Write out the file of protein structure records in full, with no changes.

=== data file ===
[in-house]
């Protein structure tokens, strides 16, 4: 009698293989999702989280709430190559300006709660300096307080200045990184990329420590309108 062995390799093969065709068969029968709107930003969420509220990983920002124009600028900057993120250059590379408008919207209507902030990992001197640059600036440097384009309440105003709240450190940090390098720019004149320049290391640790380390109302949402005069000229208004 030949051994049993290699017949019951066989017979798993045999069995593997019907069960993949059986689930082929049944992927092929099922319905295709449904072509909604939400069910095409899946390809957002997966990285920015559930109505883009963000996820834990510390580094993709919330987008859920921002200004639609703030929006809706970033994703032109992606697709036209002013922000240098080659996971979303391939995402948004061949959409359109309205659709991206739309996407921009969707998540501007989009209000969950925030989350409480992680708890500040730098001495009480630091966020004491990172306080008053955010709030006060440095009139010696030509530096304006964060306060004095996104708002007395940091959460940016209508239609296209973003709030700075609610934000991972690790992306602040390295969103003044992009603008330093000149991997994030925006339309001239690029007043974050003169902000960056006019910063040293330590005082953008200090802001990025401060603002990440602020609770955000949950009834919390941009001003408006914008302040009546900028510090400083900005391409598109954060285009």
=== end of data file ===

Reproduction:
[in-house]
């Protein structure tokens, strides 16, 4: 009698293989999702989280709430190559300006709660300096307080200045990184990329420590309108 062995390799093969065709068969029968709107930003969420509220990983920002124009600028900057993120250059590379408008919207209507902030990992001197640059600036440097384009309440105003709240450190940090390098720019004149320049290391640790380390109302949402005069000229208004 030949051994049993290699017949019951066989017979798993045999069995593997019907069960993949059986689930082929049944992927092929099922319905295709449904072509909604939400069910095409899946390809957002997966990285920015559930109505883009963000996820834990510390580094993709919330987008859920921002200004639609703030929006809706970033994703032109992606697709036209002013922000240098080659996971979303391939995402948004061949959409359109309205659709991206739309996407921009969707998540501007989009209000969950925030989350409480992680708890500040730098001495009480630091966020004491990172306080008053955010709030006060440095009139010696030509530096304006964060306060004095996104708002007395940091959460940016209508239609296209973003709030700075609610934000991972690790992306602040390295969103003044992009603008330093000149991997994030925006339309001239690029007043974050003169902000960056006019910063040293330590005082953008200090802001990025401060603002990440602020609770955000949950009834919390941009001003408006914008302040009546900028510090400083900005391409598109954060285009």